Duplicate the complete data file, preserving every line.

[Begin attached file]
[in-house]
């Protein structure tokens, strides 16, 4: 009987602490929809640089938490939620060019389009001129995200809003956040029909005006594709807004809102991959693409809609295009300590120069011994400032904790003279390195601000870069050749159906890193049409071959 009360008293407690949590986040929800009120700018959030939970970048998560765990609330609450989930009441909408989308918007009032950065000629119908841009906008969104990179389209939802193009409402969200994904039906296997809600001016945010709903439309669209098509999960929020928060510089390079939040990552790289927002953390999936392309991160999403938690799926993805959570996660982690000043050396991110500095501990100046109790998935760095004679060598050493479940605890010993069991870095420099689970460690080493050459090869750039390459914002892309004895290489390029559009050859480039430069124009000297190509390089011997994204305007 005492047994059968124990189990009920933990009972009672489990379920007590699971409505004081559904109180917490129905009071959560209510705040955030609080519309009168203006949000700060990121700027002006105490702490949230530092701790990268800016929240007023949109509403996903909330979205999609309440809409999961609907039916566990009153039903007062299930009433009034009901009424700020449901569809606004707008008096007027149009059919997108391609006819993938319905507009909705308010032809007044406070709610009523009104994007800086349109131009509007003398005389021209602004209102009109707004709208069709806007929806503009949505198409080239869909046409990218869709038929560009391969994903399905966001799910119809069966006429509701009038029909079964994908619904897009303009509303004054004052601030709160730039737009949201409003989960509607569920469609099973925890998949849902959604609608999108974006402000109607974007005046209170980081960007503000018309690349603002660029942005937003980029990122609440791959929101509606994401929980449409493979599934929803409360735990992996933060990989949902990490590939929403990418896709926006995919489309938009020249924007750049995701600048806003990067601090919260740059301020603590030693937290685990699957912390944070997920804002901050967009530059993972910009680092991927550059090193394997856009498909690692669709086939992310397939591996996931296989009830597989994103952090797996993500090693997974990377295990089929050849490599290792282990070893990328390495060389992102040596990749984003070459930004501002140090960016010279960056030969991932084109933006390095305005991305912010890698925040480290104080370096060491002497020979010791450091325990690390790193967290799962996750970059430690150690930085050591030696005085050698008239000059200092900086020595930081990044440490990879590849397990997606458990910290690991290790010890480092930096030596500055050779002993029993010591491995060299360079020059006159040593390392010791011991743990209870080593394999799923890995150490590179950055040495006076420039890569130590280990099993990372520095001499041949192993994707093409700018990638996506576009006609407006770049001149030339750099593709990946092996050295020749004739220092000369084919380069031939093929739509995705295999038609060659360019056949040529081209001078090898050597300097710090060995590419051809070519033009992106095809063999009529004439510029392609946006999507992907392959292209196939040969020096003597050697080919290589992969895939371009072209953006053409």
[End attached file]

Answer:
[in-house]
């Protein structure tokens, strides 16, 4: 009987602490929809640089938490939620060019389009001129995200809003956040029909005006594709807004809102991959693409809609295009300590120069011994400032904790003279390195601000870069050749159906890193049409071959 009360008293407690949590986040929800009120700018959030939970970048998560765990609330609450989930009441909408989308918007009032950065000629119908841009906008969104990179389209939802193009409402969200994904039906296997809600001016945010709903439309669209098509999960929020928060510089390079939040990552790289927002953390999936392309991160999403938690799926993805959570996660982690000043050396991110500095501990100046109790998935760095004679060598050493479940605890010993069991870095420099689970460690080493050459090869750039390459914002892309004895290489390029559009050859480039430069124009000297190509390089011997994204305007 005492047994059968124990189990009920933990009972009672489990379920007590699971409505004081559904109180917490129905009071959560209510705040955030609080519309009168203006949000700060990121700027002006105490702490949230530092701790990268800016929240007023949109509403996903909330979205999609309440809409999961609907039916566990009153039903007062299930009433009034009901009424700020449901569809606004707008008096007027149009059919997108391609006819993938319905507009909705308010032809007044406070709610009523009104994007800086349109131009509007003398005389021209602004209102009109707004709208069709806007929806503009949505198409080239869909046409990218869709038929560009391969994903399905966001799910119809069966006429509701009038029909079964994908619904897009303009509303004054004052601030709160730039737009949201409003989960509607569920469609099973925890998949849902959604609608999108974006402000109607974007005046209170980081960007503000018309690349603002660029942005937003980029990122609440791959929101509606994401929980449409493979599934929803409360735990992996933060990989949902990490590939929403990418896709926006995919489309938009020249924007750049995701600048806003990067601090919260740059301020603590030693937290685990699957912390944070997920804002901050967009530059993972910009680092991927550059090193394997856009498909690692669709086939992310397939591996996931296989009830597989994103952090797996993500090693997974990377295990089929050849490599290792282990070893990328390495060389992102040596990749984003070459930004501002140090960016010279960056030969991932084109933006390095305005991305912010890698925040480290104080370096060491002497020979010791450091325990690390790193967290799962996750970059430690150690930085050591030696005085050698008239000059200092900086020595930081990044440490990879590849397990997606458990910290690991290790010890480092930096030596500055050779002993029993010591491995060299360079020059006159040593390392010791011991743990209870080593394999799923890995150490590179950055040495006076420039890569130590280990099993990372520095001499041949192993994707093409700018990638996506576009006609407006770049001149030339750099593709990946092996050295020749004739220092000369084919380069031939093929739509995705295999038609060659360019056949040529081209001078090898050597300097710090060995590419051809070519033009992106095809063999009529004439510029392609946006999507992907392959292209196939040969020096003597050697080919290589992969895939371009072209953006053409």